“Opportunity has been and continues to be the strongest recurring theme of my educational career,” said Sanchez. “I am grateful for the opportunity to study at IHE while also being able to serve with the GCAC. This has allowed me to integrate my coursework and have a practical impact on addressing issues of college access – a personally important area to me.”
Morris is the Zell Miller distinguished professor and director of the Institute of Higher Education. At the request of UGA President Jere Morehead, she is presently serving as interim senior vice president for academic affairs and provost.
The Zell and Shirley Miller Fellowship was awarded to Melissa Whatley as a “doctoral student of high promise.” The fellowship supports doctoral study of significant issues in the field of higher education. During the past year, Whatley presented her research at numerous academic conferences and was an invited presenter at the 2018 Summer Institute at Boston College’s Center for International Higher Education. Her dissertation research employs advanced quantitative research methods to explore social stratification in U.S. study abroad. She is set to defend during the fall 2018 semester.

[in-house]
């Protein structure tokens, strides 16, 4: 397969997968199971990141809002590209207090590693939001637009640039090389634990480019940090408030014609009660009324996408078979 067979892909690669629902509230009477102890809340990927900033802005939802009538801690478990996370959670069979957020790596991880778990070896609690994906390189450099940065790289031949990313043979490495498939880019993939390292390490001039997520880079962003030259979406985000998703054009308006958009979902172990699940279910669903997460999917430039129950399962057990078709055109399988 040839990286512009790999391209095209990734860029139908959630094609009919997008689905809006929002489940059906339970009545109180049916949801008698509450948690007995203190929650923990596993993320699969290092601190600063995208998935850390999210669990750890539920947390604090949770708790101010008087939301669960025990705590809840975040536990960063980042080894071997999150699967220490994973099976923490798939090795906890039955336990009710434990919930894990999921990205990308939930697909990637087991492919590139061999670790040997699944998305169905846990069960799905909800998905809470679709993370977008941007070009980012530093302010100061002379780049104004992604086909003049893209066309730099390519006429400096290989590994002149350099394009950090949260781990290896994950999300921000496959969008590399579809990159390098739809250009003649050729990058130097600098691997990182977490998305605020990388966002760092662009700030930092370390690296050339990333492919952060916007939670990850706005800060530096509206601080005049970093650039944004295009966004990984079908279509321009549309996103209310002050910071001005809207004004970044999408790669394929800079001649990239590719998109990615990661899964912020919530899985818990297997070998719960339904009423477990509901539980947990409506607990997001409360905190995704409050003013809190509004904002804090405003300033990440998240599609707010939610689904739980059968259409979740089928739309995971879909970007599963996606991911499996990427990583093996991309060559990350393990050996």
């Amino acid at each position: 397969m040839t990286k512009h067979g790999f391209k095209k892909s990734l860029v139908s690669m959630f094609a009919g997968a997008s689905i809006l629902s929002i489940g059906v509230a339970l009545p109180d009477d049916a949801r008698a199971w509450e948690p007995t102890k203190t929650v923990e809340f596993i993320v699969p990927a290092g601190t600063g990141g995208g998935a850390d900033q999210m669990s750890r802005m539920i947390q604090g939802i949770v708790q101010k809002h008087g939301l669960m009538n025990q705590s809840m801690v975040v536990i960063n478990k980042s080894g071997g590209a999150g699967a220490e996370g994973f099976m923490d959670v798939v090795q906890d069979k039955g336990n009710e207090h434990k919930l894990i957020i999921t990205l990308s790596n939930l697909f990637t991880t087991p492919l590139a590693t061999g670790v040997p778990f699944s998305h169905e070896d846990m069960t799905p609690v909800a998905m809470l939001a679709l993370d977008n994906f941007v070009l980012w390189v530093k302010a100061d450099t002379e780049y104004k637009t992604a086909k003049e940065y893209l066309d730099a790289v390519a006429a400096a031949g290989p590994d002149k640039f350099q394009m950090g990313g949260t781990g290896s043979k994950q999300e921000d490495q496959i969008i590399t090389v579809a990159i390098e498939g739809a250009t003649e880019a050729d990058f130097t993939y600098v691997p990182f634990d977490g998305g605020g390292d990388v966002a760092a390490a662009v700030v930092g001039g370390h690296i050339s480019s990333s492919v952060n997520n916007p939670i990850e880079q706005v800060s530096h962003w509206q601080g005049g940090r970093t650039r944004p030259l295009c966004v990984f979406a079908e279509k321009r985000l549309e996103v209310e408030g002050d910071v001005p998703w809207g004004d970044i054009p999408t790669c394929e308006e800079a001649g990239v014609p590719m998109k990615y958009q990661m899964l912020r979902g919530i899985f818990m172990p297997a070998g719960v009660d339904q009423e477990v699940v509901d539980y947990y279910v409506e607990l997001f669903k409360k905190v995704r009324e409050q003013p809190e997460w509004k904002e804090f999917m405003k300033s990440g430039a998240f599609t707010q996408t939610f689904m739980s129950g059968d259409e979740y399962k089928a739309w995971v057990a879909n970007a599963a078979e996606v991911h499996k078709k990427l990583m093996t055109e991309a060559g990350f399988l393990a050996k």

Whatley holds a graduate assistantship in UGA’s Survey Research and Evaluation unit, housed in the Carl Vinson Institute of Government. In this role, she designs and implements surveys, and evaluates their resulting data, on a broad range of topics.
“I am very grateful for the on-going support from faculty and fellow students in IHE,” said Whatley. “My dissertation committee has provided me with exceptional guidance and encouragement throughout the writing process, and I have been afforded many opportunities to build and advance my research agenda thanks to IHE's commitment to student success.”
The Zell and Shirley Miller Fellowship was established in 2005 as the first student scholarship awarded by the Institute of Higher Education.
At the event, Interim Director Jim Hearn said, “We are enormously grateful to those who have contributed to these scholarship funds. Through these gifts, our donors enable the Institute to provide valued financial support to the next generation of higher-education leaders.”